JAS: Besides the podcast, you’ve also created a few live events which people can attend online. What prompted offering live entertainment?
Sara: Again, this was lockdown inspired and also inadvertently seeing that many others were doing it. I think I speak for everyone in saying that we miss the live element of performing, so this was the next best thing we could do, and it’s been so wonderful to be able to do these things. We also met Roz (Rosalind) and Jason Buck through seeing an event of theirs come up in an ad on Facebook, attended that, began talking about a collaboration and that’s where ‘Emerging from the Earth’ came from! Also, one of Roz’s pieces is featured in season one of The Darkness Between Us.
JAS: What can attendees expect in the upcoming Spring Terrors event?
Steve: Vampires! Murder! Occult folk rituals! We’ll be premiering some brand-new writing from the Uncanny Collective and we also have some brilliant special guests joining us to keep you entertained and scared all evening.
“Spring Terrors” takes place Saturday, April 3, 2021 at 6 pm (GMT) via Zoom. Flexible ticket prices of £5/£10/£20 may be purchased from Eventbrite Spring Terrors – Tickets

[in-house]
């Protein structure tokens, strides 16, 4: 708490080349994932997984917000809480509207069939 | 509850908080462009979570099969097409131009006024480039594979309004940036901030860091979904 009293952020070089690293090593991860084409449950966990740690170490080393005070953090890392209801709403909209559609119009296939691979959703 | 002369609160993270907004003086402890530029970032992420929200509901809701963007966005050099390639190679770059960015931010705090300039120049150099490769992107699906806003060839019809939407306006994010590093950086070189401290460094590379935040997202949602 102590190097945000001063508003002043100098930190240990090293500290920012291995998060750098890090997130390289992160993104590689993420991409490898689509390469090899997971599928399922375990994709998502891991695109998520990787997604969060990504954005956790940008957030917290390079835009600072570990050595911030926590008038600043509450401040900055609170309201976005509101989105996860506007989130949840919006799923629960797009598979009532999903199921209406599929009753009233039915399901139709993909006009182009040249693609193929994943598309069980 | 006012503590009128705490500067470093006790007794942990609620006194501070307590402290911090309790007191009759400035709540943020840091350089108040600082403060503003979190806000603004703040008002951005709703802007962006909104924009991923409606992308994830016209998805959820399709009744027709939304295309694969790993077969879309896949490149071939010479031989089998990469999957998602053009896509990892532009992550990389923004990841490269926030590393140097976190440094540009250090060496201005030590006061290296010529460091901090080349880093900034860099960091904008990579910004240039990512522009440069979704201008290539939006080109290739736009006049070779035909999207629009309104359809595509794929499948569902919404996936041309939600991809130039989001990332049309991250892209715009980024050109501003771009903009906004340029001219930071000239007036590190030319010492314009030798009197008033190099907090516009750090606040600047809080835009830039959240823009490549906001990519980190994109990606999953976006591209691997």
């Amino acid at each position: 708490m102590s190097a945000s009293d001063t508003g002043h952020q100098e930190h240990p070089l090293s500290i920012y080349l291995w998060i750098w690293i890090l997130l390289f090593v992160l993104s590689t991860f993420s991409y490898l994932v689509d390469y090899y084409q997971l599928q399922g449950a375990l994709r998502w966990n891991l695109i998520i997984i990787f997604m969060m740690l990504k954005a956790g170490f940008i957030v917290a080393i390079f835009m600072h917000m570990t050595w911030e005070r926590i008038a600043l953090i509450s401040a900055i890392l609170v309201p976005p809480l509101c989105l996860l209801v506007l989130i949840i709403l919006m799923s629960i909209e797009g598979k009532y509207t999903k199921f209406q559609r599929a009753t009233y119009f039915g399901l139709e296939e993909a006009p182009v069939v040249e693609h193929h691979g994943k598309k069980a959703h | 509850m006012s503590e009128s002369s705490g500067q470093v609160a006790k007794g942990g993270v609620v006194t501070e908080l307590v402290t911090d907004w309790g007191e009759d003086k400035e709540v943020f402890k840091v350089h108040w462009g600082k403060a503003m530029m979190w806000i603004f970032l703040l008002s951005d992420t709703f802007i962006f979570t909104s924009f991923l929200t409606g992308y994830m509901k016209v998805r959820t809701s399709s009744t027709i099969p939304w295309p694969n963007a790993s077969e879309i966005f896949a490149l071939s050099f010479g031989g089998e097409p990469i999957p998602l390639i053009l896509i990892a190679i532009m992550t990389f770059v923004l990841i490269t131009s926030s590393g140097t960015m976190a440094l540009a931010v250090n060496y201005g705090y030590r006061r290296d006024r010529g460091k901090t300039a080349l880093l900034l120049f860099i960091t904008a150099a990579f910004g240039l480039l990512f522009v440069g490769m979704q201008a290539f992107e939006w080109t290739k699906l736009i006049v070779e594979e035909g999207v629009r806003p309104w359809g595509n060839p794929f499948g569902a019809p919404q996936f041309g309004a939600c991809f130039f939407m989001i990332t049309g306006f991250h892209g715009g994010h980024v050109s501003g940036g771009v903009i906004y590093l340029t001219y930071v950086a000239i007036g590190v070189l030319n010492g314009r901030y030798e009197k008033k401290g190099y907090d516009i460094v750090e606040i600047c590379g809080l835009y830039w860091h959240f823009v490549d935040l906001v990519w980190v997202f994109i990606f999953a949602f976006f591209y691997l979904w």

JAS: Are you planning any other live events this year?
Connor: We have two dates in the Asylum Chapel of The Darkness Between Us stage show. Sadly, due to the pandemic we had to postpone it last October which we have rearranged as well as securing a second date which means we are able to share more titillating terrors!
JAS: I’d sincerely like to thank Uncanny Collective for taking the time to speak with me. I hope you enjoyed this interview, and if you would like to know more about this creative ensemble, feel free to connect with them on the following social medial platforms:
J. A. Sullivan is a horror writer and paranormal enthusiast, based in Brantford, ON, Canada. Attracted to everything non-horror folks consider strange, she’s spent years as a paranormal investigator, has an insatiable appetite for serial killer information, and would live inside a library if she could.
As curator of “Scary’s Voices” on Kendall Reviews, an article series reviewing horror podcasts, Sullivan loves listening to all things spooky. If you have a horror podcast recommendation, let her know.
On top of contributing short stories to Kendall Reviews, her fiction has appeared in Don’t Open the Door (2019), It Came From The Darkness (2020), and she acted as an assistant editor for Black Dogs, Black Tales (2020). Other spooky tales and updates on her writing journey can be found on her blog.
You can follow J. A. on Twitter @ScaryJASullivan
Check out her blog https://writingscaredblog.wordpress.com
Find her on Instagram www.instagram.com/j.a_sullivan
Find her on Instagram www.instagram.com/j.a_sullivan